28 January 2008

Book review: Use Your Illusion I and II (331/3)

I've read a bunch of those 331/3 books, but haven't got around to writing any up yet, so hopefully this'll get me in the habit. I suppose I really ought to respond to all of them. I just read Eric Weisbard's (No homepage, dude? No blog?) study of Guns N' Roses Use Your Illusion albums and found it occasionally frustrating, but ultimately worth the read.

Weisbard starts out by offering up the album's historical moment as the twilight of the blockbuster "event" album release, one followed by an inevitable two years of stadium tours and expensive videos, an era ended more by the fragmenting of public tastes than the so-called "alternative rock" revolution. Using the trajectory of the Musicland chain as a paradigm, he shows the rise and fall of the dominance of a small group of individual artists (Springsteen, Madonna, Zeppelin, etc.) within the music industry as a whole. UYI, as he awkwardly abbreviates the twin behemoths, were the grand finale.

As an incurable Hegelian who loves revisionist narratives, I found this to be thrilling stuff. The first two dozen pages of the book are stuffed with ideas, examples, connections, allusions and compelling arguments. The rest of the book is decent, but none of it holds up to the opening. Not because it's bad, mind you, just because the first bit is really good. Weisbard talks about his own music writing career, and which artists loomed large at each stop. Fine, interesting stuff, he's certainly been around enough. Then he recounts the oft-told history of the Guns in their heyday, followed by Axl's tortuous vanishing act. The history is well-written and interspersed with in-depth musical analysis, though mostly of non-UYI tracks. Still, Weisbard's thoughts on "Sweet Child O' Mine" and "One in a Million" are interesting enough that I didn't mind if he wandered off from the point.

I enjoyed the book thoroughly until the last chapter, when he finally addresses the albums track-by-track. Earlier in the book, he made a point of explaining that he hadn't heard the album in years, was relying strictly on (remarkably vivid and quite believable) memories to write most of the book, and would listen to it once again at the end. The last chapter consists of a sketchy and unsatisfying paragraph or two about each song, which Weisbard brags was largely unedited. Cute idea, but a little lazy. There are a few terrific insights scattered throughout: he dismisses the first two tracks on UYI I as filler with the zinger, "Two throwaways in a row. In the notorious tradition of GN'R live, are they now even showing up late for their own album?" But there just isn't enough of this, and I can't help but thinking that a few more hours of work could have made an enormous difference in the content (to say nothing of the grammar).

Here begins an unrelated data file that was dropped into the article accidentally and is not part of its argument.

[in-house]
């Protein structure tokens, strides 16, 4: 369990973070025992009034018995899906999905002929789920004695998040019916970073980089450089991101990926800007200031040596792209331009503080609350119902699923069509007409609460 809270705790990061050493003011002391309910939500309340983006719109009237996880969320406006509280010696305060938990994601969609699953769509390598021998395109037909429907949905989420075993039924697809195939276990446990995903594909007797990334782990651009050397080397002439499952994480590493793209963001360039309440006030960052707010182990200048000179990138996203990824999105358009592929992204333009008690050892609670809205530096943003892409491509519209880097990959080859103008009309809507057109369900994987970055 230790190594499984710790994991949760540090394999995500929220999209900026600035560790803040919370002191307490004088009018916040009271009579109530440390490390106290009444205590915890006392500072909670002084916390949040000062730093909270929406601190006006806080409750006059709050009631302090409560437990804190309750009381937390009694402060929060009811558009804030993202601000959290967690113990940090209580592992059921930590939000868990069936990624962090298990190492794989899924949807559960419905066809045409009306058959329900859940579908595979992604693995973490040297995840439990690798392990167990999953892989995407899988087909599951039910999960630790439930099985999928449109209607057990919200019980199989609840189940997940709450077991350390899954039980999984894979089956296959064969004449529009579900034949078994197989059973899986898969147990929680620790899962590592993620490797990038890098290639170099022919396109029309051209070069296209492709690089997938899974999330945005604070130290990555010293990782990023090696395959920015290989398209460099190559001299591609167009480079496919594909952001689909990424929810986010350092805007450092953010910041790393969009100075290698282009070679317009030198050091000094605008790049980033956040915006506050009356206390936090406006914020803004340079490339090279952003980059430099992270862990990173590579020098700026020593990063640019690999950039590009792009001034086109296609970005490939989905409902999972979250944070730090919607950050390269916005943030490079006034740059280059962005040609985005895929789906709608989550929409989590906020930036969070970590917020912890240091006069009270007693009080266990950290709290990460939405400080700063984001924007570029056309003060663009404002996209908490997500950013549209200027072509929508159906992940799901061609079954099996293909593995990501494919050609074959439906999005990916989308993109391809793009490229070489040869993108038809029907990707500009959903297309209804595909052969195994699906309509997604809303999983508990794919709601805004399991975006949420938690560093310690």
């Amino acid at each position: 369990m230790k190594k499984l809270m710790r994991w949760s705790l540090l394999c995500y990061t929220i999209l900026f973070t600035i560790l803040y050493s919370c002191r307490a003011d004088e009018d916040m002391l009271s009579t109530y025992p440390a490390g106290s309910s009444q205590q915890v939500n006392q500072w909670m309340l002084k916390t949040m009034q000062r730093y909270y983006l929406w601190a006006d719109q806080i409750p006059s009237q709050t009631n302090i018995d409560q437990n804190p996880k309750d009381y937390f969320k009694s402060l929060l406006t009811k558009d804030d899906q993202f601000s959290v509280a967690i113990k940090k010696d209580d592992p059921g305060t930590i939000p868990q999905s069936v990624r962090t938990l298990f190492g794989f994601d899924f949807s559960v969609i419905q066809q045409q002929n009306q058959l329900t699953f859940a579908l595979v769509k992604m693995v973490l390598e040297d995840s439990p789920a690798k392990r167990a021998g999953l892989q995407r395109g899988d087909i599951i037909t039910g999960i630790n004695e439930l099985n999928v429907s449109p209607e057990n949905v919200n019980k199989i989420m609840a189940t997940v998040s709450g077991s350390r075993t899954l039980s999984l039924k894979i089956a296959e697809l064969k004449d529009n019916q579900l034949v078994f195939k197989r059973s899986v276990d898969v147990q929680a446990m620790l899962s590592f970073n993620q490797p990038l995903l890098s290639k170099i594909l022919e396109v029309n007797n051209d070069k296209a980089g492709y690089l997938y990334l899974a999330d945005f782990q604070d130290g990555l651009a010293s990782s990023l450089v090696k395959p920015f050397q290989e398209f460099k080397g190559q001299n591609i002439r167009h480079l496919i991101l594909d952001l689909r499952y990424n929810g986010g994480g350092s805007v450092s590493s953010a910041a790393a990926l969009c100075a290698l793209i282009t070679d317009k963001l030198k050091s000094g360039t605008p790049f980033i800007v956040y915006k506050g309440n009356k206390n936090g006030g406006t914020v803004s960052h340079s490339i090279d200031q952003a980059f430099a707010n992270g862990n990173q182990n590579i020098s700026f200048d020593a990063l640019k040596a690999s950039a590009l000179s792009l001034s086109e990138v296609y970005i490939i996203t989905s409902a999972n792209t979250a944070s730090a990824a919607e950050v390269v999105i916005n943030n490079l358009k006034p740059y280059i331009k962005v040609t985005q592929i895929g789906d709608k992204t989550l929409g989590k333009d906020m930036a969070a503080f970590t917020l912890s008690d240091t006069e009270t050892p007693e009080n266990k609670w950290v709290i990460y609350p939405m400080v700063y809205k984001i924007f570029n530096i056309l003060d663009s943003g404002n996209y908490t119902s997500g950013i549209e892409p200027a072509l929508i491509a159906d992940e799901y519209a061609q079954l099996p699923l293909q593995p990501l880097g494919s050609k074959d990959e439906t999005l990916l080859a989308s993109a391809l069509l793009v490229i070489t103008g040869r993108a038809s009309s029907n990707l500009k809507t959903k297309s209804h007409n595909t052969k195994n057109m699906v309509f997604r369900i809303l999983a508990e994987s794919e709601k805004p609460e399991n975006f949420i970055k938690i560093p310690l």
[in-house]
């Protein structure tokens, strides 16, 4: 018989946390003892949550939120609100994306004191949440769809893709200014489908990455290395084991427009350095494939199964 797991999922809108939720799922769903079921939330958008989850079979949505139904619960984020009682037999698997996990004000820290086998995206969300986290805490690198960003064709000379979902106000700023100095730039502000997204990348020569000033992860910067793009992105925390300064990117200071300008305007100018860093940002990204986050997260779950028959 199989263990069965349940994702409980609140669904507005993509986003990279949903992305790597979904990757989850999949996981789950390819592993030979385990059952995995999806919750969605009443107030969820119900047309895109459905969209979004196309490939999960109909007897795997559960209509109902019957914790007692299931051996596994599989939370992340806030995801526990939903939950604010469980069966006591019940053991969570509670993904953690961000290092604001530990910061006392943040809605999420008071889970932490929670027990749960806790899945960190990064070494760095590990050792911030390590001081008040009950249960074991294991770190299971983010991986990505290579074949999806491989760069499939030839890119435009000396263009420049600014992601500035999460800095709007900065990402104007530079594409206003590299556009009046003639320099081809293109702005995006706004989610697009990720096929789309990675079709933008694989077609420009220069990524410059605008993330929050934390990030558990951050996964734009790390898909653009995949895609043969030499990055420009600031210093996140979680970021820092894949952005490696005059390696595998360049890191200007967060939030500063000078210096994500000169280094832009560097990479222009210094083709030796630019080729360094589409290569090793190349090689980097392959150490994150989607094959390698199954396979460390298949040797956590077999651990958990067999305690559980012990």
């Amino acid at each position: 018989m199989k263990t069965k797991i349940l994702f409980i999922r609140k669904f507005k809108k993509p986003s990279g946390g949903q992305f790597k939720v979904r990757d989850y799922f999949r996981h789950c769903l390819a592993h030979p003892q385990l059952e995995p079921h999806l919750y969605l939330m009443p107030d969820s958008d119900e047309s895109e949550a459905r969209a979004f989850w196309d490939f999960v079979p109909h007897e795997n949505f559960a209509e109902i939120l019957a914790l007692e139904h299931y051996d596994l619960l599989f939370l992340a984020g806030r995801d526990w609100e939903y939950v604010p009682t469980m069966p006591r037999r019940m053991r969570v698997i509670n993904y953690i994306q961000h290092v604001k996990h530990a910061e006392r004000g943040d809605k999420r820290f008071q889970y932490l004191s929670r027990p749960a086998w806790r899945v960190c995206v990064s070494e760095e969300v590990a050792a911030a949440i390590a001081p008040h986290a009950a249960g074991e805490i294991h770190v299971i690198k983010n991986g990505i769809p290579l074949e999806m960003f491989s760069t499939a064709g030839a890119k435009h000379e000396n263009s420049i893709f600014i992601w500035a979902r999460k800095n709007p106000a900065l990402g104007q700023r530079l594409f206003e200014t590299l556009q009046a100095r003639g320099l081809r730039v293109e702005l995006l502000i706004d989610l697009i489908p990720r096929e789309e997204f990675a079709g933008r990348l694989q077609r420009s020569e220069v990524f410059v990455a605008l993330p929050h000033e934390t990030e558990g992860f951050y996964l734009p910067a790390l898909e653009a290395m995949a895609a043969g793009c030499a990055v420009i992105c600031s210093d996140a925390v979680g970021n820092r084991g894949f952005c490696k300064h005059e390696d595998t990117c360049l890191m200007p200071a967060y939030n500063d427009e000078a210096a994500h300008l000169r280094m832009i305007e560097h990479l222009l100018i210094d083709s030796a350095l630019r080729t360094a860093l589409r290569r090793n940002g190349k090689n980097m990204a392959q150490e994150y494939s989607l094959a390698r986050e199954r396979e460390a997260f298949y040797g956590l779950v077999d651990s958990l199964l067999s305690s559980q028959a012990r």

Part of the problem may have been that I found myself disagreeing with many of his assessments, and surely this coloured my overall view of the chapter. Weisbard is clearly obsessed with Axl Rose, and views GN'R as Axl's band, UYI as his flawed masterpiece, and other band members' contributions as lesser tracks. Izzy Stradlin's songwriting contributions are dismissed as half-written Stones knockoffs (sort of true, but that doesn't make all of them bad), while Slash's guitar work is heard as an annoyance to be sat through while waiting for the auteur to sing again. Hasn't he noticed that the band is (literally, to judge by their studio output) nothing without those guys? That Axl is completely lost on his own, reduced to an infrequently touring nostalgia act? That "Bad Obsession" rocks, but "The Garden" is corny-ass bullshit? Well, everyone's got their own favourites, I suppose. Plenty of room for that when you've got two and a half hours to sift through.

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